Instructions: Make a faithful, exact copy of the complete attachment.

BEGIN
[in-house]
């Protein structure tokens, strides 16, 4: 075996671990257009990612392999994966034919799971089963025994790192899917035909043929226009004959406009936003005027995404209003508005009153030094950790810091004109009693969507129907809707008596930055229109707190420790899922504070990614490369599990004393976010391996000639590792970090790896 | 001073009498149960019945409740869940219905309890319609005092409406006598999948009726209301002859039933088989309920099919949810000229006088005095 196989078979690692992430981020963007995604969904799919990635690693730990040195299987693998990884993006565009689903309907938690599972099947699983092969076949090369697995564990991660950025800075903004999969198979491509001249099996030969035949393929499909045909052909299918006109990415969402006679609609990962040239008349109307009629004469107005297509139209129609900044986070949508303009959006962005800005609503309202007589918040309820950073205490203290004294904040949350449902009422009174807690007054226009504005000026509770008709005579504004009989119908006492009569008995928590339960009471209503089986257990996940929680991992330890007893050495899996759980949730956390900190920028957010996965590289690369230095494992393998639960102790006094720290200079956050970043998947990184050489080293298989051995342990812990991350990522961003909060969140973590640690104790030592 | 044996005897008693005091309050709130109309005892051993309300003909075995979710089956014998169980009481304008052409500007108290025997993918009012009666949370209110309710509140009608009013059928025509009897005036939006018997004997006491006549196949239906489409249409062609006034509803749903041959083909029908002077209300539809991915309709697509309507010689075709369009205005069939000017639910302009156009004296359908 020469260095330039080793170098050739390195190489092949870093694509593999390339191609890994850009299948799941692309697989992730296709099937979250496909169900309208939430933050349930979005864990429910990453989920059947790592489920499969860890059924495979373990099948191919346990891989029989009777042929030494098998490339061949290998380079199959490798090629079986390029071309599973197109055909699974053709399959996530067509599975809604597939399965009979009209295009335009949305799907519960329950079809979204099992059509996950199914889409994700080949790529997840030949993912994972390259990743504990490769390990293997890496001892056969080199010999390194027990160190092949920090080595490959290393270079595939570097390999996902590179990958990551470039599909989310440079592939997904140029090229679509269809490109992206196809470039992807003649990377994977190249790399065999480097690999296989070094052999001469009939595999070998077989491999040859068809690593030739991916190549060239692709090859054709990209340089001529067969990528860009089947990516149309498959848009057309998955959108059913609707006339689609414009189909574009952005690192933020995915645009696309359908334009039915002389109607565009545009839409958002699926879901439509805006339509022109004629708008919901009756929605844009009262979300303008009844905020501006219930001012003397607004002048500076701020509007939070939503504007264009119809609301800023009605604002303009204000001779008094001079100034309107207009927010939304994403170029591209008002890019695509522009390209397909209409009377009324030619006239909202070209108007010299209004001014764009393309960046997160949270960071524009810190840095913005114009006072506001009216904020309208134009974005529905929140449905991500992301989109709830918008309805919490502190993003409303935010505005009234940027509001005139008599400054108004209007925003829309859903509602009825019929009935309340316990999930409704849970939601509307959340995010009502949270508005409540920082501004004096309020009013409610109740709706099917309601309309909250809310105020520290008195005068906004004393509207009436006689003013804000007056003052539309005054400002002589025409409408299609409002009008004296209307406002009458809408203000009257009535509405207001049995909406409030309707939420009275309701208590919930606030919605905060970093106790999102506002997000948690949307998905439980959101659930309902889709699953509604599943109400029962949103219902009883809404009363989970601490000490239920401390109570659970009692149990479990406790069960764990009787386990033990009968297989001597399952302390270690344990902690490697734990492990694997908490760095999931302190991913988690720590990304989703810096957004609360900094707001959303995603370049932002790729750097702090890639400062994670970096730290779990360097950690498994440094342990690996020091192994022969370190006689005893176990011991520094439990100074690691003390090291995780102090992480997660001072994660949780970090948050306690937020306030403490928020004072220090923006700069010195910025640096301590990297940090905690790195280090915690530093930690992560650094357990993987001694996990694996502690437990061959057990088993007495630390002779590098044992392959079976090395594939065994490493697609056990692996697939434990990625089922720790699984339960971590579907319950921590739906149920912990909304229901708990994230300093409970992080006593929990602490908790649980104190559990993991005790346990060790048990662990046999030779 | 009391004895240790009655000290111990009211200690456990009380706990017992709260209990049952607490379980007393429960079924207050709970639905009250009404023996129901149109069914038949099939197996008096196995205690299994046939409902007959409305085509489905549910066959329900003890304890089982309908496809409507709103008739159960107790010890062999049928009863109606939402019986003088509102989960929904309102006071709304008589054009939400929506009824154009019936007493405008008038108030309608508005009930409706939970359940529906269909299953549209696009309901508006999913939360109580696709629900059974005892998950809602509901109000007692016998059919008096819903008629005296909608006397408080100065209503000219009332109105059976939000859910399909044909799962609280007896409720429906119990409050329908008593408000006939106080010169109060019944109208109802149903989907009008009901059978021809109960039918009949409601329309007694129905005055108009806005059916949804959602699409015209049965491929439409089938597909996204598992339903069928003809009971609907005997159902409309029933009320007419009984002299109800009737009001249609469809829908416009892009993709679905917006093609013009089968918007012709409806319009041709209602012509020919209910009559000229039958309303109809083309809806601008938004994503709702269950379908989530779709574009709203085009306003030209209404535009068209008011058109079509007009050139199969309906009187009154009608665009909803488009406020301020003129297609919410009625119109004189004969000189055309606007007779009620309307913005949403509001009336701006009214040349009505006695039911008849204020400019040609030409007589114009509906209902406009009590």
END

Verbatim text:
[in-house]
């Protein structure tokens, strides 16, 4: 075996671990257009990612392999994966034919799971089963025994790192899917035909043929226009004959406009936003005027995404209003508005009153030094950790810091004109009693969507129907809707008596930055229109707190420790899922504070990614490369599990004393976010391996000639590792970090790896 | 001073009498149960019945409740869940219905309890319609005092409406006598999948009726209301002859039933088989309920099919949810000229006088005095 196989078979690692992430981020963007995604969904799919990635690693730990040195299987693998990884993006565009689903309907938690599972099947699983092969076949090369697995564990991660950025800075903004999969198979491509001249099996030969035949393929499909045909052909299918006109990415969402006679609609990962040239008349109307009629004469107005297509139209129609900044986070949508303009959006962005800005609503309202007589918040309820950073205490203290004294904040949350449902009422009174807690007054226009504005000026509770008709005579504004009989119908006492009569008995928590339960009471209503089986257990996940929680991992330890007893050495899996759980949730956390900190920028957010996965590289690369230095494992393998639960102790006094720290200079956050970043998947990184050489080293298989051995342990812990991350990522961003909060969140973590640690104790030592 | 044996005897008693005091309050709130109309005892051993309300003909075995979710089956014998169980009481304008052409500007108290025997993918009012009666949370209110309710509140009608009013059928025509009897005036939006018997004997006491006549196949239906489409249409062609006034509803749903041959083909029908002077209300539809991915309709697509309507010689075709369009205005069939000017639910302009156009004296359908 020469260095330039080793170098050739390195190489092949870093694509593999390339191609890994850009299948799941692309697989992730296709099937979250496909169900309208939430933050349930979005864990429910990453989920059947790592489920499969860890059924495979373990099948191919346990891989029989009777042929030494098998490339061949290998380079199959490798090629079986390029071309599973197109055909699974053709399959996530067509599975809604597939399965009979009209295009335009949305799907519960329950079809979204099992059509996950199914889409994700080949790529997840030949993912994972390259990743504990490769390990293997890496001892056969080199010999390194027990160190092949920090080595490959290393270079595939570097390999996902590179990958990551470039599909989310440079592939997904140029090229679509269809490109992206196809470039992807003649990377994977190249790399065999480097690999296989070094052999001469009939595999070998077989491999040859068809690593030739991916190549060239692709090859054709990209340089001529067969990528860009089947990516149309498959848009057309998955959108059913609707006339689609414009189909574009952005690192933020995915645009696309359908334009039915002389109607565009545009839409958002699926879901439509805006339509022109004629708008919901009756929605844009009262979300303008009844905020501006219930001012003397607004002048500076701020509007939070939503504007264009119809609301800023009605604002303009204000001779008094001079100034309107207009927010939304994403170029591209008002890019695509522009390209397909209409009377009324030619006239909202070209108007010299209004001014764009393309960046997160949270960071524009810190840095913005114009006072506001009216904020309208134009974005529905929140449905991500992301989109709830918008309805919490502190993003409303935010505005009234940027509001005139008599400054108004209007925003829309859903509602009825019929009935309340316990999930409704849970939601509307959340995010009502949270508005409540920082501004004096309020009013409610109740709706099917309601309309909250809310105020520290008195005068906004004393509207009436006689003013804000007056003052539309005054400002002589025409409408299609409002009008004296209307406002009458809408203000009257009535509405207001049995909406409030309707939420009275309701208590919930606030919605905060970093106790999102506002997000948690949307998905439980959101659930309902889709699953509604599943109400029962949103219902009883809404009363989970601490000490239920401390109570659970009692149990479990406790069960764990009787386990033990009968297989001597399952302390270690344990902690490697734990492990694997908490760095999931302190991913988690720590990304989703810096957004609360900094707001959303995603370049932002790729750097702090890639400062994670970096730290779990360097950690498994440094342990690996020091192994022969370190006689005893176990011991520094439990100074690691003390090291995780102090992480997660001072994660949780970090948050306690937020306030403490928020004072220090923006700069010195910025640096301590990297940090905690790195280090915690530093930690992560650094357990993987001694996990694996502690437990061959057990088993007495630390002779590098044992392959079976090395594939065994490493697609056990692996697939434990990625089922720790699984339960971590579907319950921590739906149920912990909304229901708990994230300093409970992080006593929990602490908790649980104190559990993991005790346990060790048990662990046999030779 | 009391004895240790009655000290111990009211200690456990009380706990017992709260209990049952607490379980007393429960079924207050709970639905009250009404023996129901149109069914038949099939197996008096196995205690299994046939409902007959409305085509489905549910066959329900003890304890089982309908496809409507709103008739159960107790010890062999049928009863109606939402019986003088509102989960929904309102006071709304008589054009939400929506009824154009019936007493405008008038108030309608508005009930409706939970359940529906269909299953549209696009309901508006999913939360109580696709629900059974005892998950809602509901109000007692016998059919008096819903008629005296909608006397408080100065209503000219009332109105059976939000859910399909044909799962609280007896409720429906119990409050329908008593408000006939106080010169109060019944109208109802149903989907009008009901059978021809109960039918009949409601329309007694129905005055108009806005059916949804959602699409015209049965491929439409089938597909996204598992339903069928003809009971609907005997159902409309029933009320007419009984002299109800009737009001249609469809829908416009892009993709679905917006093609013009089968918007012709409806319009041709209602012509020919209910009559000229039958309303109809083309809806601008938004994503709702269950379908989530779709574009709203085009306003030209209404535009068209008011058109079509007009050139199969309906009187009154009608665009909803488009406020301020003129297609919410009625119109004189004969000189055309606007007779009620309307913005949403509001009336701006009214040349009505006695039911008849204020400019040609030409007589114009509906209902406009009590």